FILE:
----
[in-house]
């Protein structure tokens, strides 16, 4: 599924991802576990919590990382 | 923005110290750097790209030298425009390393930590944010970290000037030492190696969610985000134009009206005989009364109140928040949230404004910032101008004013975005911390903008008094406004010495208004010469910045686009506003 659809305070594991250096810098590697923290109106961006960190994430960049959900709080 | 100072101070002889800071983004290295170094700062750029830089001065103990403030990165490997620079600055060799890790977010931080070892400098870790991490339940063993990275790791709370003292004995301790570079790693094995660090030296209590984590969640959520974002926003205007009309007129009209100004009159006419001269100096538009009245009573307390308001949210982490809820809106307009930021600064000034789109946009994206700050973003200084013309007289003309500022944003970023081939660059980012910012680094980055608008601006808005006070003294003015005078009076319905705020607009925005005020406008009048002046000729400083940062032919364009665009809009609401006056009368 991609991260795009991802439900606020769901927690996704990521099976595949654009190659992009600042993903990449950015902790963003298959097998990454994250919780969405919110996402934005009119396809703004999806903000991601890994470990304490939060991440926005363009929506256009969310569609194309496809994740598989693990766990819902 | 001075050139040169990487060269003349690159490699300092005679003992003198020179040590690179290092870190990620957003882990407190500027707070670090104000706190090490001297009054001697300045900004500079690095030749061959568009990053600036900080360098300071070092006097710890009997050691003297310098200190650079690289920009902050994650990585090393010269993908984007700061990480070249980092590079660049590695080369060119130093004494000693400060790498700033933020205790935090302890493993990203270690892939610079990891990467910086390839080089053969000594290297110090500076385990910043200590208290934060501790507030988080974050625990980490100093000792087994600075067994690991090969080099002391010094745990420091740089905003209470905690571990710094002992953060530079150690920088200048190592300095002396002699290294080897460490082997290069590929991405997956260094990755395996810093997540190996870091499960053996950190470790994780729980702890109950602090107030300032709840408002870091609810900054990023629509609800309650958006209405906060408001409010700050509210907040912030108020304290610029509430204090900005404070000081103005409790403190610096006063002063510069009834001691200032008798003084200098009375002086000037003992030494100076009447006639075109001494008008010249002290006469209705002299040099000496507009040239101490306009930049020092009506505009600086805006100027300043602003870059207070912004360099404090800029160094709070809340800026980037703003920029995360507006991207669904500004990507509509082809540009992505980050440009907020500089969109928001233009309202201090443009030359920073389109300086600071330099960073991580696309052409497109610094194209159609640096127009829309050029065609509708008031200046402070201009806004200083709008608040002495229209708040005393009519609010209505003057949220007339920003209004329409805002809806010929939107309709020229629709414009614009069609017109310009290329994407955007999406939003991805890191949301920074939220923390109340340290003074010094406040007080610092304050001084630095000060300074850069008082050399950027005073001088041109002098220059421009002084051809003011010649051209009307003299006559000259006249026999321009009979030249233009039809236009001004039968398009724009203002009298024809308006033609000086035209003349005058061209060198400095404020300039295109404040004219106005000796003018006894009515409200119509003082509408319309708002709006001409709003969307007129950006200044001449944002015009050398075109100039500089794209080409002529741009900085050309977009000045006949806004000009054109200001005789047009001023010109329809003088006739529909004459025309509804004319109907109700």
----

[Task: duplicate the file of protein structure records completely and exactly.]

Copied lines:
[in-house]
């Protein structure tokens, strides 16, 4: 599924991802576990919590990382 | 923005110290750097790209030298425009390393930590944010970290000037030492190696969610985000134009009206005989009364109140928040949230404004910032101008004013975005911390903008008094406004010495208004010469910045686009506003 659809305070594991250096810098590697923290109106961006960190994430960049959900709080 | 100072101070002889800071983004290295170094700062750029830089001065103990403030990165490997620079600055060799890790977010931080070892400098870790991490339940063993990275790791709370003292004995301790570079790693094995660090030296209590984590969640959520974002926003205007009309007129009209100004009159006419001269100096538009009245009573307390308001949210982490809820809106307009930021600064000034789109946009994206700050973003200084013309007289003309500022944003970023081939660059980012910012680094980055608008601006808005006070003294003015005078009076319905705020607009925005005020406008009048002046000729400083940062032919364009665009809009609401006056009368 991609991260795009991802439900606020769901927690996704990521099976595949654009190659992009600042993903990449950015902790963003298959097998990454994250919780969405919110996402934005009119396809703004999806903000991601890994470990304490939060991440926005363009929506256009969310569609194309496809994740598989693990766990819902 | 001075050139040169990487060269003349690159490699300092005679003992003198020179040590690179290092870190990620957003882990407190500027707070670090104000706190090490001297009054001697300045900004500079690095030749061959568009990053600036900080360098300071070092006097710890009997050691003297310098200190650079690289920009902050994650990585090393010269993908984007700061990480070249980092590079660049590695080369060119130093004494000693400060790498700033933020205790935090302890493993990203270690892939610079990891990467910086390839080089053969000594290297110090500076385990910043200590208290934060501790507030988080974050625990980490100093000792087994600075067994690991090969080099002391010094745990420091740089905003209470905690571990710094002992953060530079150690920088200048190592300095002396002699290294080897460490082997290069590929991405997956260094990755395996810093997540190996870091499960053996950190470790994780729980702890109950602090107030300032709840408002870091609810900054990023629509609800309650958006209405906060408001409010700050509210907040912030108020304290610029509430204090900005404070000081103005409790403190610096006063002063510069009834001691200032008798003084200098009375002086000037003992030494100076009447006639075109001494008008010249002290006469209705002299040099000496507009040239101490306009930049020092009506505009600086805006100027300043602003870059207070912004360099404090800029160094709070809340800026980037703003920029995360507006991207669904500004990507509509082809540009992505980050440009907020500089969109928001233009309202201090443009030359920073389109300086600071330099960073991580696309052409497109610094194209159609640096127009829309050029065609509708008031200046402070201009806004200083709008608040002495229209708040005393009519609010209505003057949220007339920003209004329409805002809806010929939107309709020229629709414009614009069609017109310009290329994407955007999406939003991805890191949301920074939220923390109340340290003074010094406040007080610092304050001084630095000060300074850069008082050399950027005073001088041109002098220059421009002084051809003011010649051209009307003299006559000259006249026999321009009979030249233009039809236009001004039968398009724009203002009298024809308006033609000086035209003349005058061209060198400095404020300039295109404040004219106005000796003018006894009515409200119509003082509408319309708002709006001409709003969307007129950006200044001449944002015009050398075109100039500089794209080409002529741009900085050309977009000045006949806004000009054109200001005789047009001023010109329809003088006739529909004459025309509804004319109907109700």